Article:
IISc experts detect radio signal from atomic hydrogen in distant galaxy

Source: The post is based on the article IISc experts detect radio signal from atomic hydrogen in distant galaxypublished in The Hindu on 23rd January 2023.

What is the News?

Astronomers from McGill University in Canada and the Indian Institute of Science (IISc) in Bengaluru have used data from the Giant Metrewave Radio Telescope(GMRT) in Pune to detect a radio signal originating from atomic hydrogen in an extremely distant galaxy.

What is Atomic Hydrogen?

Atomic hydrogen is the basic fuel required for star formation in a galaxy.

When hot ionised gas from the surrounding medium of a galaxy falls onto the universe, the gas cools and forms atomic hydrogen. This then becomes molecular hydrogen and eventually leads to the formation of stars.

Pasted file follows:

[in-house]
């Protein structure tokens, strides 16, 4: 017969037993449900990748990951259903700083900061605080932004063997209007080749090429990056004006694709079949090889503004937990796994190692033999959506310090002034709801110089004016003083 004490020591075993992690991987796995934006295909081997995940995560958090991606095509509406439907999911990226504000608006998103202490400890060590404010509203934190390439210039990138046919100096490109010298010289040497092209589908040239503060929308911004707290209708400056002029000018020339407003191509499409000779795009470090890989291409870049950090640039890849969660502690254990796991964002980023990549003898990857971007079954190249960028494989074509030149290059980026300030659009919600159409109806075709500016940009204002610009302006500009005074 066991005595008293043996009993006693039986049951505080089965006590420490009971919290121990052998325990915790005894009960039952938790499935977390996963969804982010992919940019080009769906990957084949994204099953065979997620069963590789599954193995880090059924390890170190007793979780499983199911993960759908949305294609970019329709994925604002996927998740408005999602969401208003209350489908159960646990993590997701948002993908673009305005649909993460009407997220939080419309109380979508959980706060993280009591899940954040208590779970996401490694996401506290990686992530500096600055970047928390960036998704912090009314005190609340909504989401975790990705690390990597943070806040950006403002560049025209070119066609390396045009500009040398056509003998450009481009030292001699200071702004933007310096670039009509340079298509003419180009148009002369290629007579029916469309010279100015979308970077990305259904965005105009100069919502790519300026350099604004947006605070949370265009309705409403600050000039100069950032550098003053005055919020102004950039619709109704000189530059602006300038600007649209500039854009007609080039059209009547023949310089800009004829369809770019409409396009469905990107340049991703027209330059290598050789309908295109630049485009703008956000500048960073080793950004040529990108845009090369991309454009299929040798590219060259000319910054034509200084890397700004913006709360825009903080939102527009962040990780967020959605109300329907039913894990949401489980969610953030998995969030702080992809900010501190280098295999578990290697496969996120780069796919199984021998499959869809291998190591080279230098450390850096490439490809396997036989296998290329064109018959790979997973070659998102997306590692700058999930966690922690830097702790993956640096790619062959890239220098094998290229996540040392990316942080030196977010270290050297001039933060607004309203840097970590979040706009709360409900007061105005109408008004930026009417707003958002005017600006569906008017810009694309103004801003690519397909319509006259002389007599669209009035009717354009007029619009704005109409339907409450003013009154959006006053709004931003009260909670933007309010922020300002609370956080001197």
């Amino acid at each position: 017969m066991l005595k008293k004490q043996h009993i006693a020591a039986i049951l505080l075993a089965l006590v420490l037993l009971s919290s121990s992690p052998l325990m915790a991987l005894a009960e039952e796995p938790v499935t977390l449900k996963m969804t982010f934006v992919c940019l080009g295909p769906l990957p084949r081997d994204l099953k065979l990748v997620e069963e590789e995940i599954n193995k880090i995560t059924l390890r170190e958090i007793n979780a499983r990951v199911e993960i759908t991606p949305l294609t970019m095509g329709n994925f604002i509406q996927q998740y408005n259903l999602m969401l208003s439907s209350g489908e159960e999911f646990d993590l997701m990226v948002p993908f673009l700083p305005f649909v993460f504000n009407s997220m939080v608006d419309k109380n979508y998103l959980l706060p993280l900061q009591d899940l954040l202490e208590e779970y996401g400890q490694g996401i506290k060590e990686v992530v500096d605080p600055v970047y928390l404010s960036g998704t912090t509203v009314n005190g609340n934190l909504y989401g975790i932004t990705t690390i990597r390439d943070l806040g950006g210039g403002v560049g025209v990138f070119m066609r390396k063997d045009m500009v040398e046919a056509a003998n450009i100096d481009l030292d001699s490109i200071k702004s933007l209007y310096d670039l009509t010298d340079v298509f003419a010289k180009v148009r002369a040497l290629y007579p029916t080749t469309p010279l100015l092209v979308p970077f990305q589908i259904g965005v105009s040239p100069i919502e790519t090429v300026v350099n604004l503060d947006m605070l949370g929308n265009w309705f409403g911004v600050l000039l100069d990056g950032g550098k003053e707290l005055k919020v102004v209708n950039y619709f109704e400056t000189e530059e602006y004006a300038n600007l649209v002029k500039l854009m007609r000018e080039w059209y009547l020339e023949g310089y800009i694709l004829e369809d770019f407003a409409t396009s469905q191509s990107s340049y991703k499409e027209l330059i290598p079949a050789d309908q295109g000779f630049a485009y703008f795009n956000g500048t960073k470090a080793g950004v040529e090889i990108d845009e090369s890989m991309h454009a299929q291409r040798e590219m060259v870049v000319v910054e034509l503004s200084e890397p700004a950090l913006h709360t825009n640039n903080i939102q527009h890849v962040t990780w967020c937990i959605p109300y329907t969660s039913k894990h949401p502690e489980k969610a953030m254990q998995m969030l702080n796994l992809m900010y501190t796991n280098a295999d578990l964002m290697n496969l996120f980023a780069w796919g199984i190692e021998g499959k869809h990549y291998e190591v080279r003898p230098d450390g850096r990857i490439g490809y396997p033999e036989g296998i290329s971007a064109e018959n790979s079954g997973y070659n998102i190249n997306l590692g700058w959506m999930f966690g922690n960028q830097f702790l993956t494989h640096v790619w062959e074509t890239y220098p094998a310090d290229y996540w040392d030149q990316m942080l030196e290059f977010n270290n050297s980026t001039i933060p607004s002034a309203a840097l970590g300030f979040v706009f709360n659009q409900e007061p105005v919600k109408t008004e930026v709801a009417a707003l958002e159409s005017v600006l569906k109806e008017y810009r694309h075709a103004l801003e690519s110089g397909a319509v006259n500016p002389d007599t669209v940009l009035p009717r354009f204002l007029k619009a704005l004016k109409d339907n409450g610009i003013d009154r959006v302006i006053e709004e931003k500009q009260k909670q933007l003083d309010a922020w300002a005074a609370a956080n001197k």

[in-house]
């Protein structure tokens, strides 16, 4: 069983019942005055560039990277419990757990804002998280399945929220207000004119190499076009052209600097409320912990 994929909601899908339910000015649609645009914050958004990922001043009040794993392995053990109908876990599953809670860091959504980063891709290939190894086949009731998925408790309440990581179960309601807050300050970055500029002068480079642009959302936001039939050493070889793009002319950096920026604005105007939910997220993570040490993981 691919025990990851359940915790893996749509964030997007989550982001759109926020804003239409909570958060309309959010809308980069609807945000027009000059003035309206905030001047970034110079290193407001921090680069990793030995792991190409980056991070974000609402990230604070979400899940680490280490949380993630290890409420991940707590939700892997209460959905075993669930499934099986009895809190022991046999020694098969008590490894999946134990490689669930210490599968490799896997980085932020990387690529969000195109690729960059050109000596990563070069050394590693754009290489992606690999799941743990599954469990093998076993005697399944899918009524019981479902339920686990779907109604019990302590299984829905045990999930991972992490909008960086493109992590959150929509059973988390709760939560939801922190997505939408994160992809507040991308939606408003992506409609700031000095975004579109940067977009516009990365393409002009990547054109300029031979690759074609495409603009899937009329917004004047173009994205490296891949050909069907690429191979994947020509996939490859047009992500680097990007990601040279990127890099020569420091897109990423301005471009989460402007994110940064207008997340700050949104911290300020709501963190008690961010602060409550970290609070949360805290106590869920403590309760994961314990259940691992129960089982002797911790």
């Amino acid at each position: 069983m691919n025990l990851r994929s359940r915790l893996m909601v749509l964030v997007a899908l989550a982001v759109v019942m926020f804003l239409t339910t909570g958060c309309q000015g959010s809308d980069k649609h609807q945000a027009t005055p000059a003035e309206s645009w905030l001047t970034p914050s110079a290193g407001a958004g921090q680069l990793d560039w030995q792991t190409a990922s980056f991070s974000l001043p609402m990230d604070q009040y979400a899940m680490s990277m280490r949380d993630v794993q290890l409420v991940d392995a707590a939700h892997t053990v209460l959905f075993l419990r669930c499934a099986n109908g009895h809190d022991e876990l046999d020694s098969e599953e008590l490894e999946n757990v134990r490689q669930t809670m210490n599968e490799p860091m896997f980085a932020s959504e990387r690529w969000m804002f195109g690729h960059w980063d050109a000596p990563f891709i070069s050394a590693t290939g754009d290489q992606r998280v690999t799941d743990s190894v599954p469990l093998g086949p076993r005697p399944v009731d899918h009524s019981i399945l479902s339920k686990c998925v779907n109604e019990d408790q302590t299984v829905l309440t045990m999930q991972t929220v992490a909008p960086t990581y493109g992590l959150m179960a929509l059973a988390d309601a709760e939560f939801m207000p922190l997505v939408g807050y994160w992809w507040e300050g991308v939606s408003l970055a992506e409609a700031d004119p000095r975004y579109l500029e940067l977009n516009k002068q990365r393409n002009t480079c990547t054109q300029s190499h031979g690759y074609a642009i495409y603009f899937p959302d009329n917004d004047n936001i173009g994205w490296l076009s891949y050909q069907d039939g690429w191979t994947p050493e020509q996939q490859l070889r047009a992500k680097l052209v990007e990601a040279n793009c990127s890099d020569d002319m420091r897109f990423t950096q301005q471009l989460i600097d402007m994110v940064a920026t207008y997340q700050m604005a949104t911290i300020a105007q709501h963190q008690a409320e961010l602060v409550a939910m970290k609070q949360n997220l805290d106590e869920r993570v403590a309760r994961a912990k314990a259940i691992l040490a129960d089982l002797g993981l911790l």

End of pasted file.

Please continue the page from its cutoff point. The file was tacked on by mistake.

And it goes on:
Atomic hydrogen emits radio waves of 21 cm wavelength, meaning the wavelength is a direct tracer of the atomic gas content in nearby and distant galaxies. 

However, this radio signal is feeble and nearly impossible to detect the emission from a distant galaxy using current telescopes due to their limited sensitivity.

What is the Giant Metrewave Radio Telescope(GMRT)?

GMRT is a low-frequency radio telescope that helps investigate various radio astrophysical problems ranging from nearby solar systems to the edge of the observable universe. 

Located at: Pune, Maharashtra

Operated by: National Centre for Radio Astrophysics(NCRA), a part of the Tata Institute of Fundamental Research, Mumbai.

What have the researchers discovered?

Astronomers have used data from the GMRT to detect a radio signal originating from atomic hydrogen in an extremely distant galaxy.

This detection was made possible by a phenomenon called gravitational lensing.

Print Friendly and PDF